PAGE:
An artist called TheFatRat tweeted this:
ARE YOU ****ING KIDDING ME YOUTUBE?!?! THIS IS MY SONG
— TheFatRat (@ThisIsTheFatRat) December 12, 2018
His own song was claimed by another company as if he was infringing on their copyright. So, basically, they will get all the revenue from this song and it looks as well that he has appealed this claim and that it has been rejected. From my YouTuber perspective, this is 100% accurate, this is something that happens almost on the daily. Gus Johnson, another YouTuber, made a great video recently sharing his frustration about this issue:
(…) This is a big important issue that we need to talk about (…) this claim was manually claimed, not even the automatic detection, as containing stuff from EMI Music Publishing. This is not an issue that I am new to at all, because, as you may know, in the past I have had big videos also claimed by that music industry’s.
This has happened to me as well, where I literally just sang the song Despacito and I lost all revenue over the video. This guy literally just played a song on a paper towel dispenser, no lyrics, just drumming and rapping on a paper towel dispenser. Now, as it turns out, even your own material can get copyrighted.
This really shows how easy it is to use YouTube’s current system and claim everything, even when most of the time no music at all appears. Some of the time, commentary channels that are talking about other videos that are using a half second of copyrighted music and these companies are also claiming the entire commentary video.
How does this work? You get a Content ID claim, which basically means that the video will stay up (which is nice), but they will claim all the revenue from the video from that point. All you can do is appeal this dispute and say that it was fair use or that it was an error. Then, they will review it again. YouTube does not come in and say who’s right here, it’s entirely up to the company to decide whether this is fair use or not, which leads to it being abused most of the time. I have had even content that doesn’t even feature the song that they claim was being used in the video. The whole situation is ridiculous.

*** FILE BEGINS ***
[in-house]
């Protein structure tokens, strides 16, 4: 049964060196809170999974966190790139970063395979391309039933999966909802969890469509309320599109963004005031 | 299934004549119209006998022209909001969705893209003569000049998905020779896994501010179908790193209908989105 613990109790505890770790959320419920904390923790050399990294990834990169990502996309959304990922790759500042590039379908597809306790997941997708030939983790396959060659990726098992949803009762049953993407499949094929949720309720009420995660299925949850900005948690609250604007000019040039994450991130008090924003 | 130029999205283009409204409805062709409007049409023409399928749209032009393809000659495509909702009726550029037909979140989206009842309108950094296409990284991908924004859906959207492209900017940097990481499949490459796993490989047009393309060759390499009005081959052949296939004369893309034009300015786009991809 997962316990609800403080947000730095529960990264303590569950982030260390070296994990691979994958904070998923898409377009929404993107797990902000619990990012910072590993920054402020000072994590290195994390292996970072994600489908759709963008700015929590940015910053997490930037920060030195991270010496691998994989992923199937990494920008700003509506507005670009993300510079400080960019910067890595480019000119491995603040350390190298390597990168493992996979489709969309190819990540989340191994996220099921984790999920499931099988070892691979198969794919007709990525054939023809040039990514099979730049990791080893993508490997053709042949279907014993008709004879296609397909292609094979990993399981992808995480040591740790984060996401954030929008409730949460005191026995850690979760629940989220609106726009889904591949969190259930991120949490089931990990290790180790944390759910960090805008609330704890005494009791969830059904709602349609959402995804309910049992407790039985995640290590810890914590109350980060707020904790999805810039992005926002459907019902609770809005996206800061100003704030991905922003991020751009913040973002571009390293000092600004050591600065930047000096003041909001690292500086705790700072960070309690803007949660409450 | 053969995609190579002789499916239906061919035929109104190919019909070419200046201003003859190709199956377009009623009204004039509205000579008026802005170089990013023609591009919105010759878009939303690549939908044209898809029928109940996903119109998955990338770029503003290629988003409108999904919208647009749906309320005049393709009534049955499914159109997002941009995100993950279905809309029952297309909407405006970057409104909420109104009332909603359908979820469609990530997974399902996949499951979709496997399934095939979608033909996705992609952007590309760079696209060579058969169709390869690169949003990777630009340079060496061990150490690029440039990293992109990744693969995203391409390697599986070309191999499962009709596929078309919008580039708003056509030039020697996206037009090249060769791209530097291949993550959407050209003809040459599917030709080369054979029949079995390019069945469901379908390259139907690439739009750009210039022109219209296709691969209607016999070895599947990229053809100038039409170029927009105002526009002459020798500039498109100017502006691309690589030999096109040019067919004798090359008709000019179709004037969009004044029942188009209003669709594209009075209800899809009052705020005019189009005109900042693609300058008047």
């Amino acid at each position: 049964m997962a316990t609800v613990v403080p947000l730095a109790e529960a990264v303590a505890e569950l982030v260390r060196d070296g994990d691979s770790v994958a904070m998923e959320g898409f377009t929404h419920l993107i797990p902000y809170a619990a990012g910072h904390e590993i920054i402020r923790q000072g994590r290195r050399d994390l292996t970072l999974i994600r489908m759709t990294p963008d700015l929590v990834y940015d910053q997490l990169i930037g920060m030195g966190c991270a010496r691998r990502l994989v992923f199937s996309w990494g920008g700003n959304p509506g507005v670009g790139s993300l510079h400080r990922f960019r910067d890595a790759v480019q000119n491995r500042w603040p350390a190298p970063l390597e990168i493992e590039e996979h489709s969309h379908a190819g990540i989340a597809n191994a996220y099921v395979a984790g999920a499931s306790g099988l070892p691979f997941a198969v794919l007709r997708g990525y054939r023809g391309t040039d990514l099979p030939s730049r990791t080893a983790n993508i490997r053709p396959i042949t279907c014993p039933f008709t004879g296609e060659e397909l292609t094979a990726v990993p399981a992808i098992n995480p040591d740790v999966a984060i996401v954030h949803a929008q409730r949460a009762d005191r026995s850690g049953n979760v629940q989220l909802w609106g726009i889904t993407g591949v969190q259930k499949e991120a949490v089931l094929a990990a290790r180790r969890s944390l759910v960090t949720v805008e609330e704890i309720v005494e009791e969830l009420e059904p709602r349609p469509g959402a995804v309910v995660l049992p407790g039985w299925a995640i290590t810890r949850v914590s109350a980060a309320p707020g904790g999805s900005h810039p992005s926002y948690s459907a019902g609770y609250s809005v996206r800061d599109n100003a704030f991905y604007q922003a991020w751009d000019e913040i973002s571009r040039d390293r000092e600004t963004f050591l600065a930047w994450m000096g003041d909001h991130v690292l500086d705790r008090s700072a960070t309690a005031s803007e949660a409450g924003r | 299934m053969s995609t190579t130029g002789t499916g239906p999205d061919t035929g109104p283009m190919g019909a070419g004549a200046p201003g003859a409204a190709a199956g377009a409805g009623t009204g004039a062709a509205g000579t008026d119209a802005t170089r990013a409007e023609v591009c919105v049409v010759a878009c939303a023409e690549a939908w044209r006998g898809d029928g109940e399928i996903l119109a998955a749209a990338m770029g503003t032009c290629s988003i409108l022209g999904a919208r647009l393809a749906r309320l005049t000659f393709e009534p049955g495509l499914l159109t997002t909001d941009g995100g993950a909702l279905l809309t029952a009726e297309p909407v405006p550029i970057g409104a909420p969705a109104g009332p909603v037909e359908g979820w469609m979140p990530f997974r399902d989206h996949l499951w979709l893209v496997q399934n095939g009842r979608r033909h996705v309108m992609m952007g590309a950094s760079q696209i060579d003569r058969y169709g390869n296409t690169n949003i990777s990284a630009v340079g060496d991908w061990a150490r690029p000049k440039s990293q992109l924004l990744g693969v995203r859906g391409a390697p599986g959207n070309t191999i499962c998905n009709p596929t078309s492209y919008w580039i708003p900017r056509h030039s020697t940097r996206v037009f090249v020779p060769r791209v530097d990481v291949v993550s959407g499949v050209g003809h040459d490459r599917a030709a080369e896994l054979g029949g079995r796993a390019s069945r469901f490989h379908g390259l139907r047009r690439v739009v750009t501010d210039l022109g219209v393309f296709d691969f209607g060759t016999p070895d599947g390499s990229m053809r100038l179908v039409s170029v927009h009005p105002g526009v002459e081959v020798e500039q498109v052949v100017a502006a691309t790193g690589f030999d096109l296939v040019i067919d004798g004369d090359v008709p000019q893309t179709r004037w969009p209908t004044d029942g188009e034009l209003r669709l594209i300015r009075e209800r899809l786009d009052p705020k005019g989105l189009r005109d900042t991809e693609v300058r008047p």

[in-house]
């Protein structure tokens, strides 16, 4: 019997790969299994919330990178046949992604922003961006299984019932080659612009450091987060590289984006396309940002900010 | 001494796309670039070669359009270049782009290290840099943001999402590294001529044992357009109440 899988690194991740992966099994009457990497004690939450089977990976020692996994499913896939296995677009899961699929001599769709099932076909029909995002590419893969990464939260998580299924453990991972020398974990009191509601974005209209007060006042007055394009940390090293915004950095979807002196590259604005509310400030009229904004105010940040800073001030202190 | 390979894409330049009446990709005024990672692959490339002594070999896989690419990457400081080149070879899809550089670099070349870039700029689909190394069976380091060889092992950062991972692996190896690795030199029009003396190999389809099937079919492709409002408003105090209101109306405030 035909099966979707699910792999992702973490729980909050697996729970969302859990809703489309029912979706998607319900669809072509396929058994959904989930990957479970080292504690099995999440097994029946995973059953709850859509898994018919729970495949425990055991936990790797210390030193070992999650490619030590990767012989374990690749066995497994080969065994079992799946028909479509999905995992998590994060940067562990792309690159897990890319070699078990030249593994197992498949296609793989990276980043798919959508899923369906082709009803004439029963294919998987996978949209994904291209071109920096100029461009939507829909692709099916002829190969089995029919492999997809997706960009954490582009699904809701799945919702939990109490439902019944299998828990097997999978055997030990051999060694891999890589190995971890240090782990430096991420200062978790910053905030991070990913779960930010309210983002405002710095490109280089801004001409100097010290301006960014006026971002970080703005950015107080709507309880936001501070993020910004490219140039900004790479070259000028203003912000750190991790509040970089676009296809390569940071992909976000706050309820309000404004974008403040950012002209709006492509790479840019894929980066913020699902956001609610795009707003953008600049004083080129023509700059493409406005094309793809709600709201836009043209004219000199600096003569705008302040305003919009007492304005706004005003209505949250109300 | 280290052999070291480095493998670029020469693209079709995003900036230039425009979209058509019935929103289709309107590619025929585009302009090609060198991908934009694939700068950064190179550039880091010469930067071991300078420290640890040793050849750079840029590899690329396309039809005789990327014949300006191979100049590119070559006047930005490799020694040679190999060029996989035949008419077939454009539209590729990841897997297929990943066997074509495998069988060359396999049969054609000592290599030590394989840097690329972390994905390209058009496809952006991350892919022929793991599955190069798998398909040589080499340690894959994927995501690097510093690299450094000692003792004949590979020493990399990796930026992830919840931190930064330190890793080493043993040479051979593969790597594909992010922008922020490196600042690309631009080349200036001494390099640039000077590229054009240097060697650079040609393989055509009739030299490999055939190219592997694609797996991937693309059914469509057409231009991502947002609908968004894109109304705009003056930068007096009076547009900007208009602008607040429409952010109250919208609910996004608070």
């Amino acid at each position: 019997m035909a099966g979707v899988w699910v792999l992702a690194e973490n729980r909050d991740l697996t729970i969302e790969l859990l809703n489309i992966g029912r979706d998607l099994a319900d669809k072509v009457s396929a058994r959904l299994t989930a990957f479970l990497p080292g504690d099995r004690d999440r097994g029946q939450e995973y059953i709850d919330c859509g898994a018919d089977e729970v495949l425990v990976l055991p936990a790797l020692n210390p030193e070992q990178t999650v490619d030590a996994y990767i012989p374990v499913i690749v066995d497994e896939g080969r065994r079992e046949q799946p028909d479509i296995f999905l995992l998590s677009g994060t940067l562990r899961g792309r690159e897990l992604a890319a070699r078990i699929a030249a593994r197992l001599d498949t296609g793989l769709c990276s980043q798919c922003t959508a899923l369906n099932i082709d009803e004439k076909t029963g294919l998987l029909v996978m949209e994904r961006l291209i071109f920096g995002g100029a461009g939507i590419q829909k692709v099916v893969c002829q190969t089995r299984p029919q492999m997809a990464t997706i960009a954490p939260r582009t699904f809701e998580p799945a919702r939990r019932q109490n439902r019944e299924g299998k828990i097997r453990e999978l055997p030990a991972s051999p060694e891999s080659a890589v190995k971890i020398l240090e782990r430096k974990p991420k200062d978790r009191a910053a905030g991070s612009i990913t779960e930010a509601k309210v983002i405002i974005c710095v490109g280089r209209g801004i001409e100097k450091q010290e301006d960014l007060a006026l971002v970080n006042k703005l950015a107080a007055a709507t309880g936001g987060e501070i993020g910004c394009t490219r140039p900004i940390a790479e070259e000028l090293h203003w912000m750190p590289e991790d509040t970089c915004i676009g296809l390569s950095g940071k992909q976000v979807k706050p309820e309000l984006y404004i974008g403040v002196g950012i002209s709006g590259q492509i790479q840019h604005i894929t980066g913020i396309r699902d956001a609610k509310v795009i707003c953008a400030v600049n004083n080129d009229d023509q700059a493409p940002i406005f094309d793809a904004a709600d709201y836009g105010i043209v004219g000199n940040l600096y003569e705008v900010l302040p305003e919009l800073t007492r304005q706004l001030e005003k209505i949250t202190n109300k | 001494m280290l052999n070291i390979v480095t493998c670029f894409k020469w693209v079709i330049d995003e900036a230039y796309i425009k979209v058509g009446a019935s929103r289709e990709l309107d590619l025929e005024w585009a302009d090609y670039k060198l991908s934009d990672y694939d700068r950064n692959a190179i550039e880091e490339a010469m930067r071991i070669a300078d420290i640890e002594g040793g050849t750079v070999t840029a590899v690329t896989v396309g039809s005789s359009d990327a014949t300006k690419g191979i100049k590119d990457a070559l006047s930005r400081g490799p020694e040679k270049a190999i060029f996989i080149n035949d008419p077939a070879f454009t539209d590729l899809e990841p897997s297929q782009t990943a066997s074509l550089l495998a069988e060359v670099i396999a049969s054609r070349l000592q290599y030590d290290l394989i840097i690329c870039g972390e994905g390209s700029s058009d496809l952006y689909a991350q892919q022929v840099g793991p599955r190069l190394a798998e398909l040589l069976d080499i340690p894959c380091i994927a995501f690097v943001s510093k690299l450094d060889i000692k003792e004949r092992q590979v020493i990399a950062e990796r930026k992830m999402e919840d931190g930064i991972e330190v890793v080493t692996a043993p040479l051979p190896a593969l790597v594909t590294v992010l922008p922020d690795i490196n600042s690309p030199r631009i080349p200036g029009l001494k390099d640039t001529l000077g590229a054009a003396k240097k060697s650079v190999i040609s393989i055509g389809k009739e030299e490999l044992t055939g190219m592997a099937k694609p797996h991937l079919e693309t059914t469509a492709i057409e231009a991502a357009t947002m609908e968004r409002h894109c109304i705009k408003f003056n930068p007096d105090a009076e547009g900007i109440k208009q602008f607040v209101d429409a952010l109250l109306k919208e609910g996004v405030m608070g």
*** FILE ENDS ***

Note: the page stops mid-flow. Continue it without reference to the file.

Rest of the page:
Don’t get me wrong, I don’t mind losing the revenue in the video (I mean, yes I do), but I’ll survive. It’s not that big of a deal, the problem I have with this is that the revenue goes directly into these companies that don’t care about copyright, they just want to make a quick buck, and that you’re ruining the ecosystem of the Internet, you might make some money now, but people are just going to stop using any form of music in any video on YouTube. The end result of this is that less music gets shared, and less people are drawn to that artist. Why music companies and records don’t see that, is just beyond me.
YouTube themselves talk about this in their argument against Article 13. They talk about the Drake song’s meme where people would dance outside the car. That’s a meme that I didn’t review because I knew my video would just get copyrighted, even though it is a review. I can’t wait for Article 13 to make YouTube even more annoying.
YouTube has a tool now that’s in beta where it lets you edit out parts of the video, so if you are a YouTuber that has this issue, try out YouTube Beta. I’m glad that that’s in place now, it certainly made my life ten times. However, YouTube needs to have a serious talk with these companies about what’s right and wrong for them to do. If we, as YouTubers, get three copyright strikes, we lose our channel; but these companies can just keep claiming and claiming and face no repercussions. There’s no fairness.